Andy Scott: Todd, we literally could sit around talking all day to you mate. Unfortunately, we've only got so much tape in the tape machine. Mate, I really do appreciate you coming in mate and having a chat with us. Especially so early in the year. That's about all we've got time for for this week. Look, obviously guys, you can find out everything we've been talking about and a lot, lot more at www.smartpropertyinvestment.com.au. If there's anything you want to talk to the team about or me in particular please do drop me an email on [email protected]. It pretty much only remains for me to say Phil, thank you for your time today.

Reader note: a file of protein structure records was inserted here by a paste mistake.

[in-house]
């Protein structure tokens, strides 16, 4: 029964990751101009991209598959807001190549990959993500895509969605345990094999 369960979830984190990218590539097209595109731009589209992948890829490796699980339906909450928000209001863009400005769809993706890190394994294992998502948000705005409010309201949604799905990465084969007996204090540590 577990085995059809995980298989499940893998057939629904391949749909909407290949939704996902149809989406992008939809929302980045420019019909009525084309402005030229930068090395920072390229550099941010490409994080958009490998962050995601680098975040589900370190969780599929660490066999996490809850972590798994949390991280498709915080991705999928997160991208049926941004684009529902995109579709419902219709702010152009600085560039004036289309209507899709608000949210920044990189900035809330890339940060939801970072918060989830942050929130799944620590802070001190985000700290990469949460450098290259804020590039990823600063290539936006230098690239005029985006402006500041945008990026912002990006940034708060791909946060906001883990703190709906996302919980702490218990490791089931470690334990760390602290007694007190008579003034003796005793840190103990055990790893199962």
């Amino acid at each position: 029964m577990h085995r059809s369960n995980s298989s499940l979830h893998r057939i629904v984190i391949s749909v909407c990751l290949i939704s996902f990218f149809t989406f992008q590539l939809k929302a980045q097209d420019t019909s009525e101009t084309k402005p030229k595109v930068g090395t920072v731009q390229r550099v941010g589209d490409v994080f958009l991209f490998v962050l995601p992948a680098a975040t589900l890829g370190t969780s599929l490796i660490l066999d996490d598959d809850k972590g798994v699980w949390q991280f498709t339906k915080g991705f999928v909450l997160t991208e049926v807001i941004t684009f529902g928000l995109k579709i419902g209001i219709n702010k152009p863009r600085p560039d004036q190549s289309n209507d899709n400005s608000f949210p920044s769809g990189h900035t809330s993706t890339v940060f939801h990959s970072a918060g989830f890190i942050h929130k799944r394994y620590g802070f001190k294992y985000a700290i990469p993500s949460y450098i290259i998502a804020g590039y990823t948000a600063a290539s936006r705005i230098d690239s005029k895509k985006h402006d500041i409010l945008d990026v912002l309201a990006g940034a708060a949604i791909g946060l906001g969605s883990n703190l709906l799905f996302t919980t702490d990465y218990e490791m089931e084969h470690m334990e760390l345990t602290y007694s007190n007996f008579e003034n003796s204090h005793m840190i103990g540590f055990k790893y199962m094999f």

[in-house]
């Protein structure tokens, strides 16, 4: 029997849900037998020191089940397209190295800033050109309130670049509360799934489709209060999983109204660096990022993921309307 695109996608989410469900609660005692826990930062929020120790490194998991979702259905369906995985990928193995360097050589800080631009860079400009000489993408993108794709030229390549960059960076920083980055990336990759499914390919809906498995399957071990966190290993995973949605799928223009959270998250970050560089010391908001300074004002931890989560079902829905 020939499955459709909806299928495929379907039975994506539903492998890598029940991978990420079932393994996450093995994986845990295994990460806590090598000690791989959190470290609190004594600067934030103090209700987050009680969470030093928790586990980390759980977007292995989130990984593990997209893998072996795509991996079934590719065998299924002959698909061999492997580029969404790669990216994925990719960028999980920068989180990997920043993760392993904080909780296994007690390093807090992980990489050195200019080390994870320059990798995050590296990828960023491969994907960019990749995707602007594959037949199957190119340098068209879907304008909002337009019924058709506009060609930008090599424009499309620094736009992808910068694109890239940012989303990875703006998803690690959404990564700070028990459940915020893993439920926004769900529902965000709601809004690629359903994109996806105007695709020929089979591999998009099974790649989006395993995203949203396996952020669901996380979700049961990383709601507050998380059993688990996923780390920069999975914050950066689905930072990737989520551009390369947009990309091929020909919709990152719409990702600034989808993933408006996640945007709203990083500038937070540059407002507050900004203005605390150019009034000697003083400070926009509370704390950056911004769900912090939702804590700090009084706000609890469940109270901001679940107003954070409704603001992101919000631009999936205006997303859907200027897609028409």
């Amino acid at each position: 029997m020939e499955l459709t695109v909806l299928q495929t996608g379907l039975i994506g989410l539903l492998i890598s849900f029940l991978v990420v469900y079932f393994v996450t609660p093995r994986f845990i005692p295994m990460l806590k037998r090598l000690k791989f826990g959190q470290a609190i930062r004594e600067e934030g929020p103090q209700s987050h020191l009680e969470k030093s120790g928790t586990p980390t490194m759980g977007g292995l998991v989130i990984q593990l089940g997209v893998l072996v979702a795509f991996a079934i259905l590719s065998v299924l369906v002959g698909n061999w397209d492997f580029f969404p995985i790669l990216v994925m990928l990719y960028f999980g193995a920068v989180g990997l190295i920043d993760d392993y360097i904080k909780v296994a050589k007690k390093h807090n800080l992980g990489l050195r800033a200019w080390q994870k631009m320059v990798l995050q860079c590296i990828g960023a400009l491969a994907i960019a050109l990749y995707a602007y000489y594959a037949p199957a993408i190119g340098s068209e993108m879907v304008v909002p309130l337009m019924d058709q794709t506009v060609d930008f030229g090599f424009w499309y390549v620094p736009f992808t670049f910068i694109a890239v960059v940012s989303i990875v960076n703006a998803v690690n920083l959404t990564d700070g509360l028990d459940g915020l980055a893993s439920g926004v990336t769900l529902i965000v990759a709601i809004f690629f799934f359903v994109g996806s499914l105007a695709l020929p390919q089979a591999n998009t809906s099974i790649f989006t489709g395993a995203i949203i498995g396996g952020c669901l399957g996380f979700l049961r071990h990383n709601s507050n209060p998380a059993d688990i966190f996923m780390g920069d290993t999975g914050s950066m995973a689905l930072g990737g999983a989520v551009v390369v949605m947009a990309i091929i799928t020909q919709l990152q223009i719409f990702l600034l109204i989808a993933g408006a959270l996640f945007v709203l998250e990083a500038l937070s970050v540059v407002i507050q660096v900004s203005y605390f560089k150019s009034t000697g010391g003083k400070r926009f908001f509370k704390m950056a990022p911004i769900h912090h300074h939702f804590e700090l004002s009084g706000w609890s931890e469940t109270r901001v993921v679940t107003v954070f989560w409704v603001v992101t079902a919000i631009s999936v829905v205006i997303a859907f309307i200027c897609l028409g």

Phil Tarrant: Thanks mate.
Andy Scott: Say goodbye.
Phil Tarrant: Goodbye.
Andy Scott: Todd, thank you for your time today.
Todd Hunter: Thank you. Thanks for inviting me in.
Andy Scott: Say goodbye.
Todd Hunter: Goodbye.
Andy Scott: This is me saying goodbye. Cheers guys. Speak to you next week.